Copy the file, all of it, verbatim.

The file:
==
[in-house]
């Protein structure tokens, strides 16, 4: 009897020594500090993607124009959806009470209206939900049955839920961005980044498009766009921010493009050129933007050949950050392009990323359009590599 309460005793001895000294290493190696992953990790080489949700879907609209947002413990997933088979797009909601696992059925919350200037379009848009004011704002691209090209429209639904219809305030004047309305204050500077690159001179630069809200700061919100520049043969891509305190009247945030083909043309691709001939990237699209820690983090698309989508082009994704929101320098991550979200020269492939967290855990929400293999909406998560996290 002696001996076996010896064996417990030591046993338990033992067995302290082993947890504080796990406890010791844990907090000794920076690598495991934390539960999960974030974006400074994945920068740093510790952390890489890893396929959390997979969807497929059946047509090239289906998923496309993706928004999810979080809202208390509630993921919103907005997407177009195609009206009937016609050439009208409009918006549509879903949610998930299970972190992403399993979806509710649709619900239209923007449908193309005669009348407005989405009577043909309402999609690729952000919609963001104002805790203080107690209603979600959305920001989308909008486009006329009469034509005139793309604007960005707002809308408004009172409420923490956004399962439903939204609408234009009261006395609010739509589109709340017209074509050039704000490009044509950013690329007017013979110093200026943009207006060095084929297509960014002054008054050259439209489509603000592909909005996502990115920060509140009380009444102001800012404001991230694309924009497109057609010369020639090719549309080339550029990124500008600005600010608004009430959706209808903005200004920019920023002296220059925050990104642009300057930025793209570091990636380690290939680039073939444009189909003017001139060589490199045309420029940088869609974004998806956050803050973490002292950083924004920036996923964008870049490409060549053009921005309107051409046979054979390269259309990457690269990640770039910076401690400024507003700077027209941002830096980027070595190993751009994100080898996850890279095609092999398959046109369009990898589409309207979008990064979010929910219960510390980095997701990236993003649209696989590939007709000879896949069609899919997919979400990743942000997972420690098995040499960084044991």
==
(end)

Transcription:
[in-house]
């Protein structure tokens, strides 16, 4: 009897020594500090993607124009959806009470209206939900049955839920961005980044498009766009921010493009050129933007050949950050392009990323359009590599 309460005793001895000294290493190696992953990790080489949700879907609209947002413990997933088979797009909601696992059925919350200037379009848009004011704002691209090209429209639904219809305030004047309305204050500077690159001179630069809200700061919100520049043969891509305190009247945030083909043309691709001939990237699209820690983090698309989508082009994704929101320098991550979200020269492939967290855990929400293999909406998560996290 002696001996076996010896064996417990030591046993338990033992067995302290082993947890504080796990406890010791844990907090000794920076690598495991934390539960999960974030974006400074994945920068740093510790952390890489890893396929959390997979969807497929059946047509090239289906998923496309993706928004999810979080809202208390509630993921919103907005997407177009195609009206009937016609050439009208409009918006549509879903949610998930299970972190992403399993979806509710649709619900239209923007449908193309005669009348407005989405009577043909309402999609690729952000919609963001104002805790203080107690209603979600959305920001989308909008486009006329009469034509005139793309604007960005707002809308408004009172409420923490956004399962439903939204609408234009009261006395609010739509589109709340017209074509050039704000490009044509950013690329007017013979110093200026943009207006060095084929297509960014002054008054050259439209489509603000592909909005996502990115920060509140009380009444102001800012404001991230694309924009497109057609010369020639090719549309080339550029990124500008600005600010608004009430959706209808903005200004920019920023002296220059925050990104642009300057930025793209570091990636380690290939680039073939444009189909003017001139060589490199045309420029940088869609974004998806956050803050973490002292950083924004920036996923964008870049490409060549053009921005309107051409046979054979390269259309990457690269990640770039910076401690400024507003700077027209941002830096980027070595190993751009994100080898996850890279095609092999398959046109369009990898589409309207979008990064979010929910219960510390980095997701990236993003649209696989590939007709000879896949069609899919997919979400990743942000997972420690098995040499960084044991």